There has long been a suspicion that Casey Dellacqua was never really convinced she was quite good enough. Past criticism over her conditioning cut deeply, and a shoulder reconstruction, then foot surgery stalled the momentum she had managed to build on her happy way to a place in the top 40.
Now, at 28, and ranked 120th, Dellacqua is about to return to double figures, and is also back in a grand slam fourth round for the first time in what she calls her second career. She doubted she would be back, but now is. Welcome.
''I guess when you work hard each day you hope that you can be,'' Dellacqua said. ''It feels great to be back here. Obviously, I made the fourth round here in '08. I definitely feel like a different person, different player at this point in my career. Feeling, yeah, like, you know, just rewarded for all the work I've done pretty much. I just think [it's] maturity … growing up. When I made it in '08, it was such a whirlwind. It was like a bit unexpected, it was, 'Whoa'. I didn't get much time to take much of it in. I was also struggling with injury. The year was a bit crazy … Definitely feel like a better player, tennis wise, now than probably back in '08.''
How fondly Australia remembers that last time: six years ago, when Target clambered aboard the unsponsored Monaro-coveting bandwagon of the artless everywoman from suburban Perth as nan Bev cheered from the stands with Aussie flags in her hair. Then came the injury setbacks. Next, the hard work. Now, the reward: a last-16 showdown with rising Canadian star and 30th seed Eugenie Bouchard, and a cheque for at least $135,000.
To get there meant getting past heat-affected former semi-finalist Zheng Jie, 6-2, 6-4, the Chinese player needing a medical timeout and her blood pressure monitored while ice was rubbed on her legs on a scalding Rod Laver Arena. Heat? Puh. This is solar-powered Casey. ''I felt really good out there. When I saw her laying down, I thought 'OK, she's struggling, this is good. I mean, that's what you kind of want to see with your opponents. You're always looking on the other side of the court to see even if they're getting angry. That's what you look for. You kind of feel like, 'hey, I've got them'.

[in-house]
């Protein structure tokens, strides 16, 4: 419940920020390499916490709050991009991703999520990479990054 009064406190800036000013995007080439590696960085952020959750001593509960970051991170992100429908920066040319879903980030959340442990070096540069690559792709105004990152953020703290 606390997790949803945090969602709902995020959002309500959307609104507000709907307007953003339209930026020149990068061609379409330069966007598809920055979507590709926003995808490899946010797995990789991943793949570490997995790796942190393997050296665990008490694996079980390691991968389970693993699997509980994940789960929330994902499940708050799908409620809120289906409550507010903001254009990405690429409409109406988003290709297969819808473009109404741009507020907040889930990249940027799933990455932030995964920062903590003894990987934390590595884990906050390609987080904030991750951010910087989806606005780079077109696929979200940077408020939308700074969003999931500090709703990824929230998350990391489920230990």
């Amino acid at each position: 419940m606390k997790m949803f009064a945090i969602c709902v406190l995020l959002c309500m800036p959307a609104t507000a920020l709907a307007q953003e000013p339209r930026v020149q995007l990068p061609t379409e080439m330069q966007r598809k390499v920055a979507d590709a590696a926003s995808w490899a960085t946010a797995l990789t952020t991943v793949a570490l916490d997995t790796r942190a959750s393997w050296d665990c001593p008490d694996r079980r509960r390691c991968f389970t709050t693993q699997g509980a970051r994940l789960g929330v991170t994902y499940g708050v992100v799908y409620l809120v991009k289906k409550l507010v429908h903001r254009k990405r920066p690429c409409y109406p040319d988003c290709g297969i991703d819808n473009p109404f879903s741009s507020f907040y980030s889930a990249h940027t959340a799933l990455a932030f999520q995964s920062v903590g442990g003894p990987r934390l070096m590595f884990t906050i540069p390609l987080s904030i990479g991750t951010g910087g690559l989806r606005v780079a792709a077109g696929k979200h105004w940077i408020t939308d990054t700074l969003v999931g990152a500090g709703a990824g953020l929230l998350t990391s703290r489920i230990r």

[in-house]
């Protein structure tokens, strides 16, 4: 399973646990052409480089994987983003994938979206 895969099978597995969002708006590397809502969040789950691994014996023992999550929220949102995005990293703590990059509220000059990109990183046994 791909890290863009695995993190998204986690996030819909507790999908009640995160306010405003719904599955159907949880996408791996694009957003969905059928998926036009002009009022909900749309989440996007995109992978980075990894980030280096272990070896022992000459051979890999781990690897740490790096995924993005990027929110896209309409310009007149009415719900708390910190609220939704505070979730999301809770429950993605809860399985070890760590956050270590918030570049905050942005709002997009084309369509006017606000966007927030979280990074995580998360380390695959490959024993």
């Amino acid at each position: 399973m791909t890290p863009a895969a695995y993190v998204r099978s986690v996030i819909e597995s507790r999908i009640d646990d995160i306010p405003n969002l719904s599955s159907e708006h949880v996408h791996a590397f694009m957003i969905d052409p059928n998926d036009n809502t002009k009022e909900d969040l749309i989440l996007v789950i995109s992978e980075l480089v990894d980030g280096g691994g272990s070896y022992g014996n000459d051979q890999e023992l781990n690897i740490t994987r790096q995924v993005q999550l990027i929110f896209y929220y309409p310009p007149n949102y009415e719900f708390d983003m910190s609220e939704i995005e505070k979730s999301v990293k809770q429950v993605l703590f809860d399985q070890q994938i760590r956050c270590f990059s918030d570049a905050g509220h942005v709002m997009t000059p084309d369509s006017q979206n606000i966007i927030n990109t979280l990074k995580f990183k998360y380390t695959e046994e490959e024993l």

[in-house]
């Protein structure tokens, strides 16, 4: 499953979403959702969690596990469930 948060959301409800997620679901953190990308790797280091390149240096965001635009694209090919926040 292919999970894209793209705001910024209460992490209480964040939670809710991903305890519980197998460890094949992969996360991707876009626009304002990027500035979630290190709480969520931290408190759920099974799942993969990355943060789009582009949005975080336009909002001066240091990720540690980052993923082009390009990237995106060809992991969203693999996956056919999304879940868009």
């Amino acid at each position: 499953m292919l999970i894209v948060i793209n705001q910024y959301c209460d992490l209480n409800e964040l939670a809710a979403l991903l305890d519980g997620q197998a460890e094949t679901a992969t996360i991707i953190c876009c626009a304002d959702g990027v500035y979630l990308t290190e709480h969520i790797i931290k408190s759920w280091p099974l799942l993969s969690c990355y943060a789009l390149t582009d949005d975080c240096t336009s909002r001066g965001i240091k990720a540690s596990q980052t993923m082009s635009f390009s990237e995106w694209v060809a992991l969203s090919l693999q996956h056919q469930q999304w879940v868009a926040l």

''Yeah, the heat was great. I love it. It makes my body feel good, too, the heat, the warm. Yeah, I really enjoyed it out there. Yeah, it would be nice if it would be a bit hotter for the next week. I'm sure everyone else will be over it.''
So, shame about the cooler forecast, but not the future, and Dellacqua is 28 and a mother now, fitter than she has ever been and also match-honed after some late-year Challenger successes and then a win at the Open's wildcard playoff that Shannon Nettle, her coach since mid-2013, decided she would train all the way through.
''The conditions didn't worry her, at all,'' said Fed Cup captain Alicia Molik, who broke off mid-interview to share a warm embrace with a beaming Dellacqua as the West Australian dashed past on her way to the locker-room. ''So I think that's one thing all the Australian women have behind them. They've been used to the conditions, training in it - Casey, I think, played the largest number of matches in volume over the last two months, and I'm sure she's drawing on a lot of that.''
Fitness gains aside, Molik rates a more patient approach as Dellacqua's greatest improvement, while her second-round upset of Belgian 18th seed and Wimbledon semi-finalist Kirsten Flipkens counts as her highest-ranked scalp so far.
''From my perspective, it's that she's taking her time, doing the simple things, and I just think she feels very comfortable within her own game now, aware of her strengths, using them all at the right time, and waiting to use them at the right time as well.''
Personal contentment extends to the birth of baby Blake with partner Amanda Judd in August. Nan Bev, too, is back at Melbourne Park, and threatening to mist up in the stands, just as her former doubles partner Rennae Stubbs warned an ecstatic Dellacqua against doing in a courtside interview, for there is still much to be done.
Specifically, that means Bouchard. It was telling, actually, when discussing Bouchard that Dellacqua made the routine mention of what a good player she is, that she's on the rise, etc. But then, after the ''she's playing some really great tennis'' declaration, and after the merest pause, Dellacqua added ''but so am I''.
Perhaps she was trying to convince herself. Or, maybe, this second fine Australian Open run is proof enough.
Dellacqua is possibly also a tiny bit more confident.
''We can all see how tough tennis is mentally,'' Dellacqua admits. ''I think sometimes it's the difference. I think I have a lot more self-belief. That probably comes from doing the hard work off the court, to be able to take that into matches, knowing I've done the work. I deserve my spot, I deserve to be playing in these matches.''